It was not your typical pick-up line. Senator was a sophomore communication student walking through the lobby of Van Pelt College House when she ran into fellow resident Ned Batchelder EAS’84. The bearded, pony-tailed engineering major was on the way to the Wawa convenience store to buy some milk. Did she want to come along? Senator turned him down, thinking Cute guy, but weird. When she bumped into him the next day, he flashed a devilish grin and said, “You missed a really good time.”

“I realized he was funny, in addition to being cute, and not a typical guy at all,” Senator says. “That was the moment I fell for him.” (Batchelder, now a software engineer for Hewlett Packard, recalls chatting with Senator at a house party earlier that year and noticing “four or five other guys” vying for her attention. “I thought this was going to be a stiff competition,” he says. The milk run was not intended to be a date, he claims, but “she thought I was nuts.”) They married right after graduation, staying in Philadelphia while Senator earned her master’s degree in Russian intellectual history (“a fantasy lifestyle”) and Ned worked in an engineering lab. Then the couple moved to Boston, where Nat was born three years later.

Senator couldn’t wait for motherhood. “It was all I could think about,” she says. “Even when I was playing video games, my user name would be babynow.” After she arrived home with her beautiful blond baby, however, that eagerness was replaced by postpartum depression and self-doubt. Shouldn’t her son act more, well, adoring of her? The pediatrician didn’t seem concerned. What sent Senator back to the doctor was Nat’s emotional meltdown two years later at the Passover seder hosted by her aunt. During the entire feast he refused to leave the front door.

Even after Nat’s diagnosis, Senator and Batchelder realized they didn’t have a clear guide to follow for their son. Two decades ago there were no Internet discussion boards, no doctor’s handouts on autism, and few books on the subject. “Nobody knows” what to do, the pediatrician told them. “You have to determine what is the best approach for him by observing.” As a result, they tried or at least researched many therapies, from gluten-free diets and neurofeedback to music therapy and medications. “We started to feel there were going to be a lot of trends,” Senator says, “and we started to be suspicious of most things that were new.”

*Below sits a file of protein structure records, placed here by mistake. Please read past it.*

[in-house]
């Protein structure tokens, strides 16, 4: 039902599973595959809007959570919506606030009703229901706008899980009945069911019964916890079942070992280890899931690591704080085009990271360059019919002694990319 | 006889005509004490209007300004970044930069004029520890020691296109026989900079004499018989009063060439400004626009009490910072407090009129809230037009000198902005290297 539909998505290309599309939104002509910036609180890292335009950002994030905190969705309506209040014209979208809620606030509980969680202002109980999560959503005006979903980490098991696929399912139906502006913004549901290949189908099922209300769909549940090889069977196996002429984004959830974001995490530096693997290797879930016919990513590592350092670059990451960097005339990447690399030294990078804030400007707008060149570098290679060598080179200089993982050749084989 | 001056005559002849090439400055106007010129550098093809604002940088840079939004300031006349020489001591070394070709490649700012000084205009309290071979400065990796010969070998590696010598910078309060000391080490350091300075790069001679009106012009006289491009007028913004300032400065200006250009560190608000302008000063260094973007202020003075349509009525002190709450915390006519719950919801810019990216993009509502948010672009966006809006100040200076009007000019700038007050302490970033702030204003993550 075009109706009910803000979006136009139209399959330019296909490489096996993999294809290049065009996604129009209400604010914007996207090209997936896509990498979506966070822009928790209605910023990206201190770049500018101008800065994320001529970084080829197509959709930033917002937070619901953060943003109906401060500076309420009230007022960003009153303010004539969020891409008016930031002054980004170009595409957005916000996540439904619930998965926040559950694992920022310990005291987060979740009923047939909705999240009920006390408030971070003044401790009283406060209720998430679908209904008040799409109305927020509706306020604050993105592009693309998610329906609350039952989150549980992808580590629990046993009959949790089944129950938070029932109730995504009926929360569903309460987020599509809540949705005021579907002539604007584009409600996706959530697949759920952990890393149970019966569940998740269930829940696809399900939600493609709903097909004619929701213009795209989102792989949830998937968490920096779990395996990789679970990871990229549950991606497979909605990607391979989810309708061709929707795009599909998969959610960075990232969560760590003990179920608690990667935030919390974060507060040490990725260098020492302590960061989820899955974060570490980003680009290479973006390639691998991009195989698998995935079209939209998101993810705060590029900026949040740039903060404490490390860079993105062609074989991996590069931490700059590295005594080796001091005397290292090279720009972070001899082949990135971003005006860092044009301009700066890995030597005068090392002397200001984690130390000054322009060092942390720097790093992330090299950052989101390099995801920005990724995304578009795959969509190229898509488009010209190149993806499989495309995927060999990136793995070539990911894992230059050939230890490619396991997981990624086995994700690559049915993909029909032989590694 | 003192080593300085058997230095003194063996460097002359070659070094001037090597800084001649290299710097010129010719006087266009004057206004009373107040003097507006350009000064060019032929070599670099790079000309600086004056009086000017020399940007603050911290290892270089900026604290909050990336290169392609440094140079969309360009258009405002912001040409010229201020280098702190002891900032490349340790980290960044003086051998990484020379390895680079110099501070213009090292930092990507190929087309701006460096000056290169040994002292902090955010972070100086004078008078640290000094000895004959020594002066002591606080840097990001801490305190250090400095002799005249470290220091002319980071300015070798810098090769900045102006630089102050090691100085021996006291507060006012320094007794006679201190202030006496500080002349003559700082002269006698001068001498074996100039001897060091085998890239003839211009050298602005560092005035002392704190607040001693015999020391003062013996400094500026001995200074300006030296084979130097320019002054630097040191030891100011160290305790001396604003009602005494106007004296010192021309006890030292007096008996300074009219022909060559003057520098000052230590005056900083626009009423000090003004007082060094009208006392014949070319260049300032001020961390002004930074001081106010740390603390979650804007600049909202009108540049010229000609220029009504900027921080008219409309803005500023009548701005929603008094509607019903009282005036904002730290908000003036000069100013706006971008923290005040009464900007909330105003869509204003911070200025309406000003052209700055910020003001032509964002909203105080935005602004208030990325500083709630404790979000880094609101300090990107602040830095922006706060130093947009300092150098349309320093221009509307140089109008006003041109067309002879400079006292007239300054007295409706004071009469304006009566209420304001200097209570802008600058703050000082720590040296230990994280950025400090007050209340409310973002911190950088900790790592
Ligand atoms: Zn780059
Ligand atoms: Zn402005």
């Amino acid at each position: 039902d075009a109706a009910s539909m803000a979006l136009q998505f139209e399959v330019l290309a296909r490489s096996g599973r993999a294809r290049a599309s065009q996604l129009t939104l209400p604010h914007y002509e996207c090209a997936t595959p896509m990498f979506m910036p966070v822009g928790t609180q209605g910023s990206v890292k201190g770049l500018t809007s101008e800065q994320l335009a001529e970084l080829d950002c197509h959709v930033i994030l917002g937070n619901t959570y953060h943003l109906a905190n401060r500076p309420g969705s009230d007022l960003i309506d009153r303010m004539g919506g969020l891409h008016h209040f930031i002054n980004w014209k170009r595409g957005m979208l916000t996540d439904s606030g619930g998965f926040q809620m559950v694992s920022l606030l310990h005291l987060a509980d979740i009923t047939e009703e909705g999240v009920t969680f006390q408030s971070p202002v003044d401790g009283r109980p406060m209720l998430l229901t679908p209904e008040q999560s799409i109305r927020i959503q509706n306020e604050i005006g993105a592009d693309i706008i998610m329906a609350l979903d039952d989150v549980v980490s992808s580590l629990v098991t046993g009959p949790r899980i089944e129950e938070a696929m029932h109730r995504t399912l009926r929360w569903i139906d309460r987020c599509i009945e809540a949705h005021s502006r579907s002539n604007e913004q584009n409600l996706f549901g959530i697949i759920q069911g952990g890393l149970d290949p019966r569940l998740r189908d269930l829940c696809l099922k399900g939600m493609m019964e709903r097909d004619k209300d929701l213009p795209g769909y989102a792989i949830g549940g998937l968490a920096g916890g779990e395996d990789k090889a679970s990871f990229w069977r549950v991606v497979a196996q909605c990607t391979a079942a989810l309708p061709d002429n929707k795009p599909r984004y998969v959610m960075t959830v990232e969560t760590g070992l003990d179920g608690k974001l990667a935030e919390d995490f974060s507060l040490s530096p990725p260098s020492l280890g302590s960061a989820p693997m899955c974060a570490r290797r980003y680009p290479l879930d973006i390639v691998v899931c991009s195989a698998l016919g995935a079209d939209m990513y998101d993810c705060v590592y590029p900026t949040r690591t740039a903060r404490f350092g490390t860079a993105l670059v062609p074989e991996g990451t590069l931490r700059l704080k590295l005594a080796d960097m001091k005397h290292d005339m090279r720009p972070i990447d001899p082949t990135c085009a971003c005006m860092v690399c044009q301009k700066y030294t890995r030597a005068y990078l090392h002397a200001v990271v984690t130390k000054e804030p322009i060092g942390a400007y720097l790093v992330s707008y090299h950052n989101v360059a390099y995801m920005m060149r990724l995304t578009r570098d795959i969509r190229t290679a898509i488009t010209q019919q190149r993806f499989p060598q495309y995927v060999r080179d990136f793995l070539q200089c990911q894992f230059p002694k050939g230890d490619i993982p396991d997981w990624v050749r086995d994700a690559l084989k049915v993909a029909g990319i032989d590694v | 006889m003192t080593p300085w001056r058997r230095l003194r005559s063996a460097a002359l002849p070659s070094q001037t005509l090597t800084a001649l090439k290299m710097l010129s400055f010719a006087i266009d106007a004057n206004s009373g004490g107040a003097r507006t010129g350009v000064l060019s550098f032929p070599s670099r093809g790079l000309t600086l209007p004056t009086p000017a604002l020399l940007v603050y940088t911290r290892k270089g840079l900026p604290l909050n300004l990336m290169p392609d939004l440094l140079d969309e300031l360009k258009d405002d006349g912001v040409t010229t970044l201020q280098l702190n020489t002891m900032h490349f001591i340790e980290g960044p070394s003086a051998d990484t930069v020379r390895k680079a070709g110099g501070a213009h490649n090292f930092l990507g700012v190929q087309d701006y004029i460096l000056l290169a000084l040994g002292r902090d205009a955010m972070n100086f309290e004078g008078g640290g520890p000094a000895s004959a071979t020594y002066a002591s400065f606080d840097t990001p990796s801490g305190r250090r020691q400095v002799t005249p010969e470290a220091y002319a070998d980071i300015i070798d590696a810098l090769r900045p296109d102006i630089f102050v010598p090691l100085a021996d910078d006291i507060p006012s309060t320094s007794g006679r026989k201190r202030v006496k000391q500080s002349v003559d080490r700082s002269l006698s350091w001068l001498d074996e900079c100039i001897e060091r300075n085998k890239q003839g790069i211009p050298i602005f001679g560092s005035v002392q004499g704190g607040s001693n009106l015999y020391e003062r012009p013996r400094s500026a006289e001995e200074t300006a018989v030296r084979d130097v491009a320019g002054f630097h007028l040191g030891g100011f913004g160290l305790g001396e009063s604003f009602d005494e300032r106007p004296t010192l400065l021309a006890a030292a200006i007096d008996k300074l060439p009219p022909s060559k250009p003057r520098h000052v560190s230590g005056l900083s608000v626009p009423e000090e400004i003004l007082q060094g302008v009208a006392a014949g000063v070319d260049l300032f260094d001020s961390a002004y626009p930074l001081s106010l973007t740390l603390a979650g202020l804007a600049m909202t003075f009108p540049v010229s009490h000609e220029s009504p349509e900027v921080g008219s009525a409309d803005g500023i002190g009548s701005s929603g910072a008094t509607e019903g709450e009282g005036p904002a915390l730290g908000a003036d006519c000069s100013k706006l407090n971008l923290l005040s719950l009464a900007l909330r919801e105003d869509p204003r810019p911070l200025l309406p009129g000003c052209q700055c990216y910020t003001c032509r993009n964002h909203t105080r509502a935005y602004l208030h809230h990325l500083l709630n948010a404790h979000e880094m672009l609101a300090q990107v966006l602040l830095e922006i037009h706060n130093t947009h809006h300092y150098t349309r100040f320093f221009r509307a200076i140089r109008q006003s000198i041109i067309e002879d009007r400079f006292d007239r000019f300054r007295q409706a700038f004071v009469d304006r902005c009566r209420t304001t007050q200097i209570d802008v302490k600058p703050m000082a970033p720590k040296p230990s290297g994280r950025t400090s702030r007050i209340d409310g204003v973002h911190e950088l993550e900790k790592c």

Over time they found that what was most effective for Nat—though far from miraculous—was guiding his behavior through positive-reinforcement techniques that were used in his school (one of many programs they tried enrolling him in) and breaking new tasks into smaller steps.

Senator, meanwhile, turned to therapy and support networks of like-minded people to cope. As she explains in Survival Guide, much of her stress stemmed from her own perceptions of autism, how she blamed herself, and how she felt others viewed Nat because of his disability. When Senator blurted out the news of Nat’s diagnosis to her son’s playgroup, for instance, she was met with uncomfortable silence from the other moms. It was hard not to see everything he did through the lens of disability. She cringed at the dirty looks when Nat tossed sand in kids’ faces at the park. What might be seen as an episode of over-exuberance in the average child convinced her how different he was.